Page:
“Obstetric anal sphincter injury: 7 critical questions about care,” by Ranee Thakar, MD, MRCOG, and Abdul H. Sultan, MD, FRCOG (February)
In my opinion, the alleged greater likelihood of anal sphincter tear when forceps are used, compared with the vacuum extractor, does not arise from the instrument itself, but the way it is used—specifically, the injudicious application of traction. Such excess traction is a likely occurrence, particularly in the presence of unrecognized cephalopelvic disproportion, and may be the major risk factor for anal sphincter injury. In fact, because the amount of traction applied can only be measured subjectively, the possibility for excess traction always exists, particularly when forceps are used by the less learned.
To eliminate this risk, scientists are developing an electronically controlled forceps that will make it possible to:
- measure objectively the traction exerted during delivery
- promptly alert the obstetrician when safety limits are exceeded
- generate a hard copy printout of the “pull” to be included in the patient’s hospital medical record.1 The printout can be used for research purposes or, in the event of litigation, as direct evidence that no undue traction was applied.
Incidentally, the authors’ recommendation to resort to the vacuum extractor rather than forceps overlooks the fact that these two instruments are not equivalent and, therefore, cannot be used interchangeably. Forceps are used to actively deliver the baby, i.e., to replace the vis a tergo vacuum extraction is used to augment, not replace, the natural forces of labor.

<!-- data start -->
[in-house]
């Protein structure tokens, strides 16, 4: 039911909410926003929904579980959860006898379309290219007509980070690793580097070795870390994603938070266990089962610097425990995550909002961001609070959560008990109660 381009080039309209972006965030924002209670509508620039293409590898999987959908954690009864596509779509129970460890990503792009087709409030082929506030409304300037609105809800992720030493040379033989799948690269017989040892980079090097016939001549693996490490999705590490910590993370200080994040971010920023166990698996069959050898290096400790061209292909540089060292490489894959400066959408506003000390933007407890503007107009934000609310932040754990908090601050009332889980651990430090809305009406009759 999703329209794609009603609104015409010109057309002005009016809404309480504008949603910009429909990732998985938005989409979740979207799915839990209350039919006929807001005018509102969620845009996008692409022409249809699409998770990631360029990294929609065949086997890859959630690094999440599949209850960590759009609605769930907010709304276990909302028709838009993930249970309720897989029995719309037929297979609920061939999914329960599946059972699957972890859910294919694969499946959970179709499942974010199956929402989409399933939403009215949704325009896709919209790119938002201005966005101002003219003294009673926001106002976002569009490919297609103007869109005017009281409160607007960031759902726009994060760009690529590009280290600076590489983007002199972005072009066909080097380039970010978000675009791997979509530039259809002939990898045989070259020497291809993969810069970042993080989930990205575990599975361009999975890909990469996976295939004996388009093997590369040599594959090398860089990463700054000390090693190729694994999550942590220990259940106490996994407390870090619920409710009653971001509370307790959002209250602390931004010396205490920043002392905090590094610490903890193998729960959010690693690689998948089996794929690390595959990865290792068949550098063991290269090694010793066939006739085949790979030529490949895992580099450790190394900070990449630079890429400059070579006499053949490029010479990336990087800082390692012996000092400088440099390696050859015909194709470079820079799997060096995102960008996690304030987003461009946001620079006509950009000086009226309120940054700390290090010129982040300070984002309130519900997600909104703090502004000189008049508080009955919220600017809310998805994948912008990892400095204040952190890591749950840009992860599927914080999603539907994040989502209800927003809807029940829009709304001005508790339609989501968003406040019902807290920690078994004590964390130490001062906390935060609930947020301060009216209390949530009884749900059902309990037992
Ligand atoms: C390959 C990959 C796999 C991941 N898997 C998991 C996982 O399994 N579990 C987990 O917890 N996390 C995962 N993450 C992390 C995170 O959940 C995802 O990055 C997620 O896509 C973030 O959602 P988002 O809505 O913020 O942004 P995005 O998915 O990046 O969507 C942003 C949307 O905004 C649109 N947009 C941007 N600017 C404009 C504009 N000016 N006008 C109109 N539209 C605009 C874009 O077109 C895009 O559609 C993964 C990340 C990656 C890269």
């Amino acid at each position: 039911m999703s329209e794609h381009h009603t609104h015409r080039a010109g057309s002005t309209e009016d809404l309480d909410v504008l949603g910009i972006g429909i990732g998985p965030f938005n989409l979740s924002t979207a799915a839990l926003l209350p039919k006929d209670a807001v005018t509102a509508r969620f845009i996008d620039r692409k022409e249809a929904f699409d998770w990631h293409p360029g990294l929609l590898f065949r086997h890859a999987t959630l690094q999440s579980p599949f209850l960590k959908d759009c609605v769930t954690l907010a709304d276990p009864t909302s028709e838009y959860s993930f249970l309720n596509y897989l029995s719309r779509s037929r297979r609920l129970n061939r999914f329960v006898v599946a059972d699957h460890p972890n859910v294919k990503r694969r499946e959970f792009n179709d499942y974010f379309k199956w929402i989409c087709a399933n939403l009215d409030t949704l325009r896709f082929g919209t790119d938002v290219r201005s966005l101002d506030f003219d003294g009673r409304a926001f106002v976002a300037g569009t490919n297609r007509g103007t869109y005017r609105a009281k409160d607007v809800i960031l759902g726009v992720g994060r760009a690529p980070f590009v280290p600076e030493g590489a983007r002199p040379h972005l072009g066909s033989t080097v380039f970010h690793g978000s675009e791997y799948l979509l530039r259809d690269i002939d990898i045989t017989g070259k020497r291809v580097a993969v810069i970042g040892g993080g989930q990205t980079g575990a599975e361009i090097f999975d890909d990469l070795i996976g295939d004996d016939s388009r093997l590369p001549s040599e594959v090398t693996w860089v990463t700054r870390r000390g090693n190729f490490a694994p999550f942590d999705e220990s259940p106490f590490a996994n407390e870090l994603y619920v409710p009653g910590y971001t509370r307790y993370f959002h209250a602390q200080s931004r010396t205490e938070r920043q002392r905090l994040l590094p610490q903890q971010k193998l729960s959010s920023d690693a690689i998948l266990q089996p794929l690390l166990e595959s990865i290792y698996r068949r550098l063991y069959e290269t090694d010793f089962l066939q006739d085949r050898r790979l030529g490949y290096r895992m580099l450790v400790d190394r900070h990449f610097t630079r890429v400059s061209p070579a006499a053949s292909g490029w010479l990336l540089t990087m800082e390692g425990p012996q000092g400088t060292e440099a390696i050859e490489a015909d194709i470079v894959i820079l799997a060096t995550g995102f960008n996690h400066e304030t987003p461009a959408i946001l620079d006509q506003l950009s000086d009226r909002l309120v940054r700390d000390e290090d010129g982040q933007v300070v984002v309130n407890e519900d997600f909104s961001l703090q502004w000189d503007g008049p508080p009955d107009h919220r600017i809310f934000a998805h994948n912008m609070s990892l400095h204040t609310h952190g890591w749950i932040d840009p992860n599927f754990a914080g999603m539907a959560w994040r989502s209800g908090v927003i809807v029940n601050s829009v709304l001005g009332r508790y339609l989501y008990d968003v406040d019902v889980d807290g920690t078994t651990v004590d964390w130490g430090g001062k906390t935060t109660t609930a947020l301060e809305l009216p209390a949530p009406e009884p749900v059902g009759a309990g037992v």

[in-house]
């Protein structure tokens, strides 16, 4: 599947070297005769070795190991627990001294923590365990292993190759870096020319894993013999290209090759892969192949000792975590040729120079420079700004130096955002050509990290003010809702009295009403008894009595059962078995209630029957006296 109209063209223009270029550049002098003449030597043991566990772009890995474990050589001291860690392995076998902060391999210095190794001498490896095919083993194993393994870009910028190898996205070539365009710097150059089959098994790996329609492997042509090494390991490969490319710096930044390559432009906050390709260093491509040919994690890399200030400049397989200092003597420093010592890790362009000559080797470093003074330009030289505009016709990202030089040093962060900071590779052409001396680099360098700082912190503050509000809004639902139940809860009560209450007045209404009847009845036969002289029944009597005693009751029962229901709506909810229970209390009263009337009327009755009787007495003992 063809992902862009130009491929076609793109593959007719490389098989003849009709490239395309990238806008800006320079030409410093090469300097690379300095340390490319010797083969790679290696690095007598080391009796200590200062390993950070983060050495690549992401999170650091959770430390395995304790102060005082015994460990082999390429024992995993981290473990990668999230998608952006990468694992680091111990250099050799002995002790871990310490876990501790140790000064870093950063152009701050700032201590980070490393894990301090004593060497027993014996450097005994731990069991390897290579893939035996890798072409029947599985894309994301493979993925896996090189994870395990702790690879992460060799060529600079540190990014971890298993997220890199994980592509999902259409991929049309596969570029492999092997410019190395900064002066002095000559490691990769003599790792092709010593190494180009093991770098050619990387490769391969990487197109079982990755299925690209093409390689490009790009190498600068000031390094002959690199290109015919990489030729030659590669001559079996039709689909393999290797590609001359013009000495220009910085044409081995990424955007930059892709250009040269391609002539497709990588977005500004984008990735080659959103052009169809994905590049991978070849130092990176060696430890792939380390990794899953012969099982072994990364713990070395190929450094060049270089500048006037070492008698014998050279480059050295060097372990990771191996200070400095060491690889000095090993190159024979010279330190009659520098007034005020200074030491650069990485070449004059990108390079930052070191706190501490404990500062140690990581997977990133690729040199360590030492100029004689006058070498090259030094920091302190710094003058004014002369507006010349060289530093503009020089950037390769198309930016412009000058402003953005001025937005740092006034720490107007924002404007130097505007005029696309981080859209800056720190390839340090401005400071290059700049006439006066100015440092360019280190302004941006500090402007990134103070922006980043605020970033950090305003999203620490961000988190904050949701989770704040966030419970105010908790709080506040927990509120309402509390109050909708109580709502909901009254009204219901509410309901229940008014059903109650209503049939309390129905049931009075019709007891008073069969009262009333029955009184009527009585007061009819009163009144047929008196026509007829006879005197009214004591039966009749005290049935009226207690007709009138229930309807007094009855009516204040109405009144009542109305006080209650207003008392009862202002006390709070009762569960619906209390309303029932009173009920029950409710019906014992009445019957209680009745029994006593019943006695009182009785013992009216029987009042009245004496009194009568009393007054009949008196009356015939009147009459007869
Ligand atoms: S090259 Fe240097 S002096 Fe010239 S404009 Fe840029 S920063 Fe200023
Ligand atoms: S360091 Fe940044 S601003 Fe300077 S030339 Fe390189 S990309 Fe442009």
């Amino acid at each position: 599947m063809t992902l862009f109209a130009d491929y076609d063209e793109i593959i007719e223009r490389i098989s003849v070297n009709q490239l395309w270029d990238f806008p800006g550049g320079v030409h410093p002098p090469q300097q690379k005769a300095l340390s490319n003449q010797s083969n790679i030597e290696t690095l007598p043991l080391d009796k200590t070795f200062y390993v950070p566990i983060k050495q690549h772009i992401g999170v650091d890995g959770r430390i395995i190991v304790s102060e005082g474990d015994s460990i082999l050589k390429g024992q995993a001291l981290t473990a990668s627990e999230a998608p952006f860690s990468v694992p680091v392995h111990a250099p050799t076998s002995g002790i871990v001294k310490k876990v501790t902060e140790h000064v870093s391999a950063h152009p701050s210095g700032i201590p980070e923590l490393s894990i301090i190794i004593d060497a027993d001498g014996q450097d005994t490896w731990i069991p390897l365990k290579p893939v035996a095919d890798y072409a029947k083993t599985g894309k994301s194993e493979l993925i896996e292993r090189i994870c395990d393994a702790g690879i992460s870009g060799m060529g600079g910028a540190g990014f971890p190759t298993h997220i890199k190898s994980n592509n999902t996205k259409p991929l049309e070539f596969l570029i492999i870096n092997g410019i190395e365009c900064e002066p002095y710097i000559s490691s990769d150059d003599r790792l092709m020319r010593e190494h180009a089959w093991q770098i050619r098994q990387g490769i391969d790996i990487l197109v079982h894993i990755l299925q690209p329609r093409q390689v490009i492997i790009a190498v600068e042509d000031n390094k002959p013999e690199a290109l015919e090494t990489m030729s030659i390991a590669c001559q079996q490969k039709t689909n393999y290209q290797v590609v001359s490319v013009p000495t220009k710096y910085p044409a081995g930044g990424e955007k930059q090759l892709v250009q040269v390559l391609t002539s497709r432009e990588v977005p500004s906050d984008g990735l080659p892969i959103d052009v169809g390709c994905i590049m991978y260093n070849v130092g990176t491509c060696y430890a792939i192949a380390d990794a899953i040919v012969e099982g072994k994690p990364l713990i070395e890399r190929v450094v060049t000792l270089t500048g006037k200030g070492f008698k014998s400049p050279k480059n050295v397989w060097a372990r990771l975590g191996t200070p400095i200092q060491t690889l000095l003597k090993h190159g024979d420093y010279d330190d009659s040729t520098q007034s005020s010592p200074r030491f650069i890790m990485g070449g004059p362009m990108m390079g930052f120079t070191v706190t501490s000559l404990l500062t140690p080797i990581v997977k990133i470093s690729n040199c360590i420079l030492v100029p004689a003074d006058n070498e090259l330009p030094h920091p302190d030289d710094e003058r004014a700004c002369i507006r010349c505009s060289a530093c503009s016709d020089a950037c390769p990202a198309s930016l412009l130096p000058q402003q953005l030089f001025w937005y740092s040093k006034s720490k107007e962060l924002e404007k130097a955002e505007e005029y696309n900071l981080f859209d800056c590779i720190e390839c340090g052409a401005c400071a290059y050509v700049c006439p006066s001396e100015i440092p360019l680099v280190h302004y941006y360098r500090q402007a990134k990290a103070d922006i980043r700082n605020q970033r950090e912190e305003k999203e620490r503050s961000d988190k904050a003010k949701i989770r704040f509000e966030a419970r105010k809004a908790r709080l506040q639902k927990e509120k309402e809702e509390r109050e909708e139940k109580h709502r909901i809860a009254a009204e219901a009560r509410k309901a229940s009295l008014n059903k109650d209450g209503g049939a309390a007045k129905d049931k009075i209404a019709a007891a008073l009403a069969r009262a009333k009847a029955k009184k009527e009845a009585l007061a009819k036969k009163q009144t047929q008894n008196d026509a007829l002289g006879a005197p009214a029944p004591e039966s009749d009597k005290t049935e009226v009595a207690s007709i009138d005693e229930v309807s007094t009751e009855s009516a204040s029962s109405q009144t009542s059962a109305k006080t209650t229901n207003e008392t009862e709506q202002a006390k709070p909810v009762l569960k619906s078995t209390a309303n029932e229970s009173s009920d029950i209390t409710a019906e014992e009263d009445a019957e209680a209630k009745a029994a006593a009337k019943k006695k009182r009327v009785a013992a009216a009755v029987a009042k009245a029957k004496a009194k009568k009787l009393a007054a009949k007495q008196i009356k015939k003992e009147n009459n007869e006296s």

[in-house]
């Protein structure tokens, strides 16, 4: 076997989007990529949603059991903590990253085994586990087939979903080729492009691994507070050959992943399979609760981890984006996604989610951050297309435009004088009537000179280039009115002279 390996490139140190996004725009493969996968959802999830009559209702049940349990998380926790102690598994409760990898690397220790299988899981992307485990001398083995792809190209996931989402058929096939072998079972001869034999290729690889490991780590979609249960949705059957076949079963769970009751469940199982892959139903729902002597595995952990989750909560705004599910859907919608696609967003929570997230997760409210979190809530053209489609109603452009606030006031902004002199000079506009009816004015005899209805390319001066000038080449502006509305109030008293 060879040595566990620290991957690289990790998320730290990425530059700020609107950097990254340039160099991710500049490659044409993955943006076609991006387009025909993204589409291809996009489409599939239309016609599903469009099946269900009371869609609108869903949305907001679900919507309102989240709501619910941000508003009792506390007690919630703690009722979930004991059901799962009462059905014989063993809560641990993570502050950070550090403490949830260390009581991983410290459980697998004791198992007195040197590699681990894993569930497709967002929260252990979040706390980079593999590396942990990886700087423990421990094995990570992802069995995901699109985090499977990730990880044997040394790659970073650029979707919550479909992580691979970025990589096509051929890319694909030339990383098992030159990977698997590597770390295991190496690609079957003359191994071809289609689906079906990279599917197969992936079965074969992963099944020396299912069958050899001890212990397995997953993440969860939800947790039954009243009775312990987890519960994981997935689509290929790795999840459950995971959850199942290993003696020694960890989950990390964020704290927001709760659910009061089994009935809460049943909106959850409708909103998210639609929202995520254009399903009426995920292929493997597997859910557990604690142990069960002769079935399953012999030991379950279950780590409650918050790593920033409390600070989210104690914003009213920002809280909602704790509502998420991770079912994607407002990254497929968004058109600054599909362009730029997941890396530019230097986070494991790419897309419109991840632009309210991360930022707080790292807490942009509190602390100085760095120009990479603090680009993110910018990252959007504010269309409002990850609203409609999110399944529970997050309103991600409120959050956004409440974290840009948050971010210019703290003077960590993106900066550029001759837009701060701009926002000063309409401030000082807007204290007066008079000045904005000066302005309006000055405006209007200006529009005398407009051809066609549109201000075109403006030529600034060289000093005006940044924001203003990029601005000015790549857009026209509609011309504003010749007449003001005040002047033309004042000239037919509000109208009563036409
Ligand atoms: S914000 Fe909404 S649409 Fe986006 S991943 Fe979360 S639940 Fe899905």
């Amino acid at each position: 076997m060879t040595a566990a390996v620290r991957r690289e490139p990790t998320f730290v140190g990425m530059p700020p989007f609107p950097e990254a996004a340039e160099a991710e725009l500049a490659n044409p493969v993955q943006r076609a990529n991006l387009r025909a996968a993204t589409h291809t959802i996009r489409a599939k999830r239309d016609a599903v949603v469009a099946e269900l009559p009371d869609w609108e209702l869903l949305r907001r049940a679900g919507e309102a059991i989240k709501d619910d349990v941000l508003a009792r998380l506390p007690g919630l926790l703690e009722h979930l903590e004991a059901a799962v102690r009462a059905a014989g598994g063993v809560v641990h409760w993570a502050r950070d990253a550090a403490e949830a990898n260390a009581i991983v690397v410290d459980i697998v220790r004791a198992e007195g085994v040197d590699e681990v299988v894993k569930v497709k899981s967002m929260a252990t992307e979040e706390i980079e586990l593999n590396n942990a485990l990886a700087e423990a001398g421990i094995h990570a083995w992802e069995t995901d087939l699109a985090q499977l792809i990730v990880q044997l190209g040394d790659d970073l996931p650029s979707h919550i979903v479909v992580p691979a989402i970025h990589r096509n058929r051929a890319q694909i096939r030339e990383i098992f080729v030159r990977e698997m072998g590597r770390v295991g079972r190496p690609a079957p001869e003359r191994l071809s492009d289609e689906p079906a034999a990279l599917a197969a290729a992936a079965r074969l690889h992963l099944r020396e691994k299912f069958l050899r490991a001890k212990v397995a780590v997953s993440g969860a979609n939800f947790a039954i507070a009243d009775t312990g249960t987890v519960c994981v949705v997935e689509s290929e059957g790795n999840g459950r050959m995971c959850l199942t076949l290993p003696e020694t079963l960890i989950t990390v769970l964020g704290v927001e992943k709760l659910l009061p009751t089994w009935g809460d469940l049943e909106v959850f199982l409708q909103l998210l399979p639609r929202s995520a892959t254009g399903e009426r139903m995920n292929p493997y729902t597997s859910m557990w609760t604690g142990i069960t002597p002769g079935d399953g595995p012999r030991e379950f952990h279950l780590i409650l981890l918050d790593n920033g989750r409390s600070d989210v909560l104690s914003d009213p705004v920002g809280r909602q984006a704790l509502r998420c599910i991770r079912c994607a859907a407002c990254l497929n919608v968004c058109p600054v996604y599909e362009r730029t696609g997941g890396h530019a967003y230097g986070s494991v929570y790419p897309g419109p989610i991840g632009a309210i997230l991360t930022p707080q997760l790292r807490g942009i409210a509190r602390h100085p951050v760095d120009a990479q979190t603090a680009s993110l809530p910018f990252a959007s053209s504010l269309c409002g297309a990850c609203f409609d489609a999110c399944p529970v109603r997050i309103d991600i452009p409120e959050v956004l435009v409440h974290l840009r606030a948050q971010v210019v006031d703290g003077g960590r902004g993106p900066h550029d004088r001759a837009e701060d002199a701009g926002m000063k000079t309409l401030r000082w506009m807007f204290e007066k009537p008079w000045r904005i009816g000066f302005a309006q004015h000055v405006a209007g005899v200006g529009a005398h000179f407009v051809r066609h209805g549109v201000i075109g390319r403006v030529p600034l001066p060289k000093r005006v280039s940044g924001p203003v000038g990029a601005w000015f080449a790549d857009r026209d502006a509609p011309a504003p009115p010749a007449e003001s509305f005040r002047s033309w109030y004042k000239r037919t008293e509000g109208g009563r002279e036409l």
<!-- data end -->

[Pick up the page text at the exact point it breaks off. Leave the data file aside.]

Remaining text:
Nicola Perone, MD
Clinical Professor, Department of Obstetrics, Gynecology, and Reproductive Sciences
University of Texas
Dr. Thakar and Dr. Sultan respond: Use the vacuum extractor until this new device is proven
We appreciate Professor Perone’s interest in our article. The aim of our paper was to provide evidence-based medicine from randomized trials and resort to expert experience only in the absence of such trials.
In principle, electronically controlled forceps appear promising, but until shown to be superior to a vacuum extractor in a randomized controlled trial, the vacuum extractor should be the instrument of choice.